Whether you’re familiar with the blogging community via Instagram, Twitter or the blogs themselves you’ll have seen bloggers getting giddy over their book post. Proof copies, early finished copies, and e-galleys are everywhere, and they’re incredibly exciting. But where do you start?
We’ve got a very important PSA before we continue: don’t start blogging just to get free books.
Okay, and now that’s out of the way, let’s go!
Before you even start thinking about proof copies, you need to have found your feet with your blog. We recommend having been a consistent book blogger for at least three months before approaching anyone for books.
This allows you to find your feet, work out your schedule and figure out if book blogging is really for you. Read and review the books on your shelves, the books you buy and borrow from the library.
This time also lets you to start mix with other bloggers and publishers on Twitter, Instagram etc. Nothing will get you books faster than just engaging with people and sharing your excitement.
But I don’t mean tagging authors and publishers begging for books or proofs, just get involved. Then when your name pops up in a NetGalley request or an email, they recognise you as a friendly, enthusiastic blogger.
Proof copies = books printed especially for reviewers. They’re an earlier draft of the book you find in a bookshop so sometimes have spelling errors, formatting quirks or are missing acknowledgements, a dedication etc.
E-galleys = these are exactly the same as proof copies, but they’re digital editions. So PDFs, e-mobi or Kindle files that are usually an even earlier draft than a physical proof.
When you’re starting out, e-galleys should be your first stop.
It’s a lot easier to get e-galleys as there are more of them and there are no shipping or printing costs, and there are three brilliant websites that publishers use to let bloggers and other reviewers request them.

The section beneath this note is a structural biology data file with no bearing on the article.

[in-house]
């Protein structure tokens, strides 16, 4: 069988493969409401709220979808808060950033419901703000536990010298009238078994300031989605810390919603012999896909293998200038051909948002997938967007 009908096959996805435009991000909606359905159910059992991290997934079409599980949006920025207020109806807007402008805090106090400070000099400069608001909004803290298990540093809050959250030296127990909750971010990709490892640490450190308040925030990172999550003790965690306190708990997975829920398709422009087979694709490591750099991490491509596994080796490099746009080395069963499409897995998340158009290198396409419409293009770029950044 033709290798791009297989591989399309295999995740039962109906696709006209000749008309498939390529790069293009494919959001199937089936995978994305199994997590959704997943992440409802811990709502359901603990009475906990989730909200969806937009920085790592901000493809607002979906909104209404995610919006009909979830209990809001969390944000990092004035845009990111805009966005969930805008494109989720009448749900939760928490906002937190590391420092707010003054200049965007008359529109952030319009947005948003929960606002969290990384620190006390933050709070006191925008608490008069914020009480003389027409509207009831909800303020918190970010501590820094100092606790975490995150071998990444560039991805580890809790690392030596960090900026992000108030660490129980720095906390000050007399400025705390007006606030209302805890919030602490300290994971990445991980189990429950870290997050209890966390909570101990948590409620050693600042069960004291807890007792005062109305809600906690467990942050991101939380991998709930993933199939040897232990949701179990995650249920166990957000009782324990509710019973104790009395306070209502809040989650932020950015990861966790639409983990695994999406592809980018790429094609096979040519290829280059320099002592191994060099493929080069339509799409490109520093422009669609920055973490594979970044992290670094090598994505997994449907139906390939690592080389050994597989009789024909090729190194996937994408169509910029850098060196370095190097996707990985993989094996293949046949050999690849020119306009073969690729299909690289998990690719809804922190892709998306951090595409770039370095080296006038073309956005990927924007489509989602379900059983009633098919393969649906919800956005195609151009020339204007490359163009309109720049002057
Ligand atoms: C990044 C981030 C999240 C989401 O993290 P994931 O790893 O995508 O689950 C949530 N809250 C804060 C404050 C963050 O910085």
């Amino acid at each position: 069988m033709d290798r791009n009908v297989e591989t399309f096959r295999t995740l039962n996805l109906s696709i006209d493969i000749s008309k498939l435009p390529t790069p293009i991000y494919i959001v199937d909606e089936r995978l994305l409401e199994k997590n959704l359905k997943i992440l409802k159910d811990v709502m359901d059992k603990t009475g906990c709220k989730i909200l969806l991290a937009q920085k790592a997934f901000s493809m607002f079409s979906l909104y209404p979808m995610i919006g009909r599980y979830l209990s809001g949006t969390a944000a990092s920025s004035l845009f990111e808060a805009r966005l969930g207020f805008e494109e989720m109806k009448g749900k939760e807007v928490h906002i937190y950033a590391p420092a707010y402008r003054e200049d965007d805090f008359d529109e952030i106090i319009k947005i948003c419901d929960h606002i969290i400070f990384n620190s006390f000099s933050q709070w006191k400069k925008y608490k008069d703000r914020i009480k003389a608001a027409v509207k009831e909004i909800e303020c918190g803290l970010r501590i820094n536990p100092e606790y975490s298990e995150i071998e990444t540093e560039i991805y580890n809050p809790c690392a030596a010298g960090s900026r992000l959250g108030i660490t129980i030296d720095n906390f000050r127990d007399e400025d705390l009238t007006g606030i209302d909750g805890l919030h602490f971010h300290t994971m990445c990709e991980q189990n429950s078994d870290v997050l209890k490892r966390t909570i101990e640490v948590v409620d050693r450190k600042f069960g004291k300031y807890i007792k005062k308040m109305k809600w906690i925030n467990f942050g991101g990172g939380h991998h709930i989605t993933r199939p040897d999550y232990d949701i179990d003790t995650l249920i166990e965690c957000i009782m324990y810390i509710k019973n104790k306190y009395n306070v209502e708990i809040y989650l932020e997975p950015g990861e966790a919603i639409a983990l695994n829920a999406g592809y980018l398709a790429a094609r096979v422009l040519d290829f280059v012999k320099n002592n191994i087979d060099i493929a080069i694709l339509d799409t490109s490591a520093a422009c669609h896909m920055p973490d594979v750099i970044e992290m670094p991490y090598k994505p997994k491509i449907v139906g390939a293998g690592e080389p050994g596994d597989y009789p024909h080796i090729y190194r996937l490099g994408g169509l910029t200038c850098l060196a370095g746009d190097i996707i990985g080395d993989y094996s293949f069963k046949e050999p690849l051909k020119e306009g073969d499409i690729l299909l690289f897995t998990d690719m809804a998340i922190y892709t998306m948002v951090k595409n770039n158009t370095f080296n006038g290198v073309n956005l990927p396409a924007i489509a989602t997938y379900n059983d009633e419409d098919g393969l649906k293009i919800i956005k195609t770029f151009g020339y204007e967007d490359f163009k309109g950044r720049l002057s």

NetGalley is the biggest and most popular platform for requesting e-galleys. NetGalley features thousands of galleys from hundreds of publishers all over the world that anyone who reads and recommends books can request. Publishers grant requests based on your review percentage (how many books you’ve downloaded vs how many you’ve reviewed on the site), your location, and whether it fits the categories you’ve said you’re interested in.
- Don’t get too click-happy. Your percentage will get too low for you to bring it back up and then no more approvals for you :(
- Try and link back your reviews to NetGalley around the month of release.
- You’ve got a much better chance of being approved if you request books from the publishers based in your country. Foreign rights sometimes mean foreign publishers can’t approve you even if they want to!
bookbridgr is a UK-based e-galley website that is run by the publishers, Headline, specifically for UK and ROI reviewers. bookbridgr allows you to request both digital and physical versions of books across loads of genres, though the selection isn’t as wide as on NetGalley. But what’s really cool about bookbridgr is that you can actually request extra content – blog tours, guest posts, author interviews – when you request the book. Snazzy, huh?